Work Discrimination: Transforming Myself to Be Acceptable

  • Written by Adina Campbell
  • community affairs reporter

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Hilda Coffey told the BBC that she speaks very differently at work and at home.

“I noticed that it wasn’t me in the workplace,” says Hilda Covey. “I try to loosen it up a bit. You always find yourself having to straighten your hair to fit…”.

The 24-year-old from Ghana says she has changed her appearance and the way she speaks since moving to the UK in 2016.

A new report says that two-thirds of women of color in the UK workplace are converting to a suitable place.

The government said all workplaces should be free of discrimination.

The changes that Ms. Kwoffie experiences in some women of color are known as ‘code-switching’.

The term is widely used to describe blacks, Asians, and other ethnic minorities feeling the need to conceal their cultural identity in predominantly white settings, such as workplaces.

“We are programmed this way: this is how you should act, talk, walk and look,” Ms Kwoffie said.

“I talk to my family and friends in a completely different way than I do in my workplace,” adds the legal assistant who works in London.

Ms. Kwoffie’s experience mirrors the results of a survey conducted by the Runnymede Trust, a racial equality think tank, and the Fawcett Society, a gender equality organisation.

Their report found that 61% of women of color said they had changed their language, the topics they discuss, their hairstyle, their diet, and even their name, “to a significant extent” or “enough” to fit the job. This number can be compared with 44% of white women.

The report, titled Broken Ladders, is based on a survey of 2,000 women of color in UK workplaces, which the groups say is the largest representative survey of women of color to date.

Three-quarters of these women said they experienced racism at work, which in some cases led to them leaving their jobs, not being promoted, and shortening their careers.

Dr Halima Begum, CEO of Runnymede Trust, said employers risk losing talent.

“Women of color face a double threat,” she said. “From school to the workplace, there are structural barriers between them and the opportunities they deserve.”

Jemima Olchucki, chief executive of the Fawcett Society, said society must not tolerate completely unacceptable racism in the workplace.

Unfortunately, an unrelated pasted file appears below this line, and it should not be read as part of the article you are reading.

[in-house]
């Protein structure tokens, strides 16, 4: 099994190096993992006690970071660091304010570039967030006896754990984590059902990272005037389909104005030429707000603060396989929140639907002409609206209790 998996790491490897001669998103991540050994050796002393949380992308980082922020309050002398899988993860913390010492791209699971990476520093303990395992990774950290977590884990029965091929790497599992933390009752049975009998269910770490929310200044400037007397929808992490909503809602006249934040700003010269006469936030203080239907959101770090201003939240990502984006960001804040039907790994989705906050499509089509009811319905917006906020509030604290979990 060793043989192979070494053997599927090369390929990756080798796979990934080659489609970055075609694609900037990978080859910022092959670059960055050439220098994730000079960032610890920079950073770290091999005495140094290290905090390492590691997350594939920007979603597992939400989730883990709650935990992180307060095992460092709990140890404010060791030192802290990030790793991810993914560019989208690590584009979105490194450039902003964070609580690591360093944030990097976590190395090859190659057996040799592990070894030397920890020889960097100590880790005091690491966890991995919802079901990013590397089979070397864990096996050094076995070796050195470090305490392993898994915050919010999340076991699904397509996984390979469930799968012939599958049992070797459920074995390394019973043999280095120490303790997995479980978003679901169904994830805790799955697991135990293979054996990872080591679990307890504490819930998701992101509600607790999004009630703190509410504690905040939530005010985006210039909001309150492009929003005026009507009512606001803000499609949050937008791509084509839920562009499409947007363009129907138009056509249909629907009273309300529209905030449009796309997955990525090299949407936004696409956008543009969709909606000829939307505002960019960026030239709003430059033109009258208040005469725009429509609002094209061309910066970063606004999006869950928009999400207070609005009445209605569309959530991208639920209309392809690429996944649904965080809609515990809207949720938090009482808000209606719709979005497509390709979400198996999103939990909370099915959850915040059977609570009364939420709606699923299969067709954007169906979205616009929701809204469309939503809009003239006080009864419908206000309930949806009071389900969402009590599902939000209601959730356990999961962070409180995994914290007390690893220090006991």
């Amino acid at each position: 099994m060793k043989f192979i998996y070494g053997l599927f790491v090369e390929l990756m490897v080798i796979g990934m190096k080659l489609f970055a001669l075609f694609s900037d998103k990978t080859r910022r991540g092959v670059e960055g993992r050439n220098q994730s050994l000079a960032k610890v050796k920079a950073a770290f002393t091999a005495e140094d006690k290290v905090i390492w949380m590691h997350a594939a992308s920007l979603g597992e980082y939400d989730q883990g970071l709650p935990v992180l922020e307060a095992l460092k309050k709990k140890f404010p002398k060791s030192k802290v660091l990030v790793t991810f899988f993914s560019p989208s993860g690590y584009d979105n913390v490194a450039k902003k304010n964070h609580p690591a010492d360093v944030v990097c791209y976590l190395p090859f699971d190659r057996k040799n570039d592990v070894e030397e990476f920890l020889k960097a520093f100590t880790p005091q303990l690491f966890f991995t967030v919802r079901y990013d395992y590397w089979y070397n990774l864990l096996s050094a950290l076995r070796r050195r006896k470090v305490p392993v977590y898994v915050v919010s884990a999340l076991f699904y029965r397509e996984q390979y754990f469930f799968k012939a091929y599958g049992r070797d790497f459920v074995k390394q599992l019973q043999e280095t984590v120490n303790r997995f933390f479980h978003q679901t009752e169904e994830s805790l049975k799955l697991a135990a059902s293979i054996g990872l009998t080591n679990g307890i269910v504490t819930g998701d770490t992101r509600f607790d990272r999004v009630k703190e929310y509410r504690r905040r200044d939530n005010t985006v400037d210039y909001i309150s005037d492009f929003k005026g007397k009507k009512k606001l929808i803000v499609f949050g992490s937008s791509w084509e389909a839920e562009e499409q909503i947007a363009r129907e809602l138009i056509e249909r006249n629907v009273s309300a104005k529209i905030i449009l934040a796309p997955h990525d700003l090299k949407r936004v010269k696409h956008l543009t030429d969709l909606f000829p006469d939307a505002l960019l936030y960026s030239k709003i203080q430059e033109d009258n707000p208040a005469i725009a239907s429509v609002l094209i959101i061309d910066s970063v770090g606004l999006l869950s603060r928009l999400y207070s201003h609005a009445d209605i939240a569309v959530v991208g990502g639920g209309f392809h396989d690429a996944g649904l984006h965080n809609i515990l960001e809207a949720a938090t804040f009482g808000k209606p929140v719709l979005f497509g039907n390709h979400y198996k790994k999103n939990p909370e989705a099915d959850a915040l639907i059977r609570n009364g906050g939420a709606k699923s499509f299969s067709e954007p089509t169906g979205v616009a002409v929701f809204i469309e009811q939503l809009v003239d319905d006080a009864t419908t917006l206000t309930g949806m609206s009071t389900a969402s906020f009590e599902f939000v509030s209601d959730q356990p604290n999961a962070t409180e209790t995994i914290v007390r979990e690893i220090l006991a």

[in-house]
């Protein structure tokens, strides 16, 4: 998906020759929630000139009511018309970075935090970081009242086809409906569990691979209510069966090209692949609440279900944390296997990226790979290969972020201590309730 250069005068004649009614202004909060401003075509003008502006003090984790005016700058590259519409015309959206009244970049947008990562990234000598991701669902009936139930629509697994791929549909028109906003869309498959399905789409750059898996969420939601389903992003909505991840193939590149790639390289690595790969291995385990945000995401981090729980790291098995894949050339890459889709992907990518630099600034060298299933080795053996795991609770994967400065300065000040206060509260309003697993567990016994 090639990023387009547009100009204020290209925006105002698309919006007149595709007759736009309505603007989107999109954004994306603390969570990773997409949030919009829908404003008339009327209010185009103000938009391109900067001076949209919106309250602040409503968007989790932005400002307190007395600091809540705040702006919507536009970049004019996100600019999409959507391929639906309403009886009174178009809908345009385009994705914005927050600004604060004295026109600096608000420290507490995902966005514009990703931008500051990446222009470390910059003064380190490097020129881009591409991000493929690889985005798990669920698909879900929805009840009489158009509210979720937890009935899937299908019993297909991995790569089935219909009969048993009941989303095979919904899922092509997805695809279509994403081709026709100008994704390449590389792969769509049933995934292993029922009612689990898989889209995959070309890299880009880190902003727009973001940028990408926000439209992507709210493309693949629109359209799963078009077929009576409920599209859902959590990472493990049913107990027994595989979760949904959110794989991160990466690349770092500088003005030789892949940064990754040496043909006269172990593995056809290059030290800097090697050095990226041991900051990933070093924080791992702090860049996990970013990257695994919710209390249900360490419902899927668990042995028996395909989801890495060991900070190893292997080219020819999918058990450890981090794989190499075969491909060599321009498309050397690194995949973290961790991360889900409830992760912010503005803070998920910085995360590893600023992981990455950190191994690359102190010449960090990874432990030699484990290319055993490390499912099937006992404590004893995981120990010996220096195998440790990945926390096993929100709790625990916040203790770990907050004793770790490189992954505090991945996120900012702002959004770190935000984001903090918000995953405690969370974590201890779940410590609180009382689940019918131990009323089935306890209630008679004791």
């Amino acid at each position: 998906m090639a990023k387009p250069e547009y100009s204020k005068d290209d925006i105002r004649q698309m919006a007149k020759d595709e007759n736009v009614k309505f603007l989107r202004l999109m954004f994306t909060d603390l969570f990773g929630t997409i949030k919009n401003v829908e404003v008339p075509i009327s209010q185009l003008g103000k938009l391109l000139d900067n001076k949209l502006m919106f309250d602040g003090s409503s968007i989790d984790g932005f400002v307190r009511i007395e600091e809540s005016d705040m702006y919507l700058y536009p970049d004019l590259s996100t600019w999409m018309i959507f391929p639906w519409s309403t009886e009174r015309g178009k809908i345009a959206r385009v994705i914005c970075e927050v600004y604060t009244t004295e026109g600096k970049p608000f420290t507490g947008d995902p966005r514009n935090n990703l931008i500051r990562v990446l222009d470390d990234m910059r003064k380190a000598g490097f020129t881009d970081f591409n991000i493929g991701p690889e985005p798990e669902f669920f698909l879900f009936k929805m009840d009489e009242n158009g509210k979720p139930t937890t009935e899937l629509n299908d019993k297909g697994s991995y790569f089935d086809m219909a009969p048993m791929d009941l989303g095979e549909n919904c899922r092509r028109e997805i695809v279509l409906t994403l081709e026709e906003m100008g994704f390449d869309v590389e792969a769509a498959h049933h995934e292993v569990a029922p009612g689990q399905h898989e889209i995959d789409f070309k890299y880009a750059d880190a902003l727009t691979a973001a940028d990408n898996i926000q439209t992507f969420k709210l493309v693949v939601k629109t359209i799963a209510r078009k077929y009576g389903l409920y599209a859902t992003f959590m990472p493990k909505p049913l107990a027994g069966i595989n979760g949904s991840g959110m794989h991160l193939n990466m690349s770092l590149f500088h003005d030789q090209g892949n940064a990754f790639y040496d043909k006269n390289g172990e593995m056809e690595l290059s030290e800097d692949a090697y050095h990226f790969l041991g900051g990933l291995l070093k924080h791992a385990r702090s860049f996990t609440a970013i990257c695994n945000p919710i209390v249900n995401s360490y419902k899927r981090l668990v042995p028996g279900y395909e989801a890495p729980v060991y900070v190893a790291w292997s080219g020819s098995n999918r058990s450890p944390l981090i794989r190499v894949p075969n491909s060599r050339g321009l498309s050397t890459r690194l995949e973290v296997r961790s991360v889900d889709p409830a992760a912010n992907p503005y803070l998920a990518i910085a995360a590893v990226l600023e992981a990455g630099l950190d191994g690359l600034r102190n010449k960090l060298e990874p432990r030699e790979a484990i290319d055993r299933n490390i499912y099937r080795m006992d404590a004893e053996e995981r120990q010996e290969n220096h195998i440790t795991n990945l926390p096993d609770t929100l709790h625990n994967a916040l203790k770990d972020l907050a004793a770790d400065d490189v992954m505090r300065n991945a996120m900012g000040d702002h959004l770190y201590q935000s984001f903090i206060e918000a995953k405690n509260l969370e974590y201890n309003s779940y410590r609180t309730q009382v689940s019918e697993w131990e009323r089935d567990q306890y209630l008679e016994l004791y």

“These evidence and the stories women share with us should be a rallying cry for governments, employers and educational institutions to make real change,” she said.

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A trained lawyer told the BBC she left a previous job because a colleague felt she was successful at work.

Sophia (not her real name) said, “I had a supervisor who was kind of condescending. I couldn’t stand it and left.”

“I later learned that she had told one of my colleagues that she was completely surprised by my results.

“She gave me the job. So I guess the only thing that could have given her that idea was seeing an African title on my resume and also the fact that I didn’t go to school. Private.

“It made me doubt myself about my abilities to do this profession.”

Polls show that blacks, Asians, and other ethnic minorities are still underrepresented in leadership positions.

The Broken Ladders report made a number of recommendations for employers, including clear and transparent processes for reporting cases of racism, multi-pronged anti-racism training, and “standing interviews” rather than “exit interviews.” To review professional experience.

It also calls on the government to introduce a company-led plan to address gender and ethnic pay gaps, as well as publicizing wages in job advertisements.

A spokesperson for the Department of Business said the government takes the issue of racism very seriously.

He believes that all workplaces should be safe environments where people from all backgrounds can work together and thrive without discrimination.

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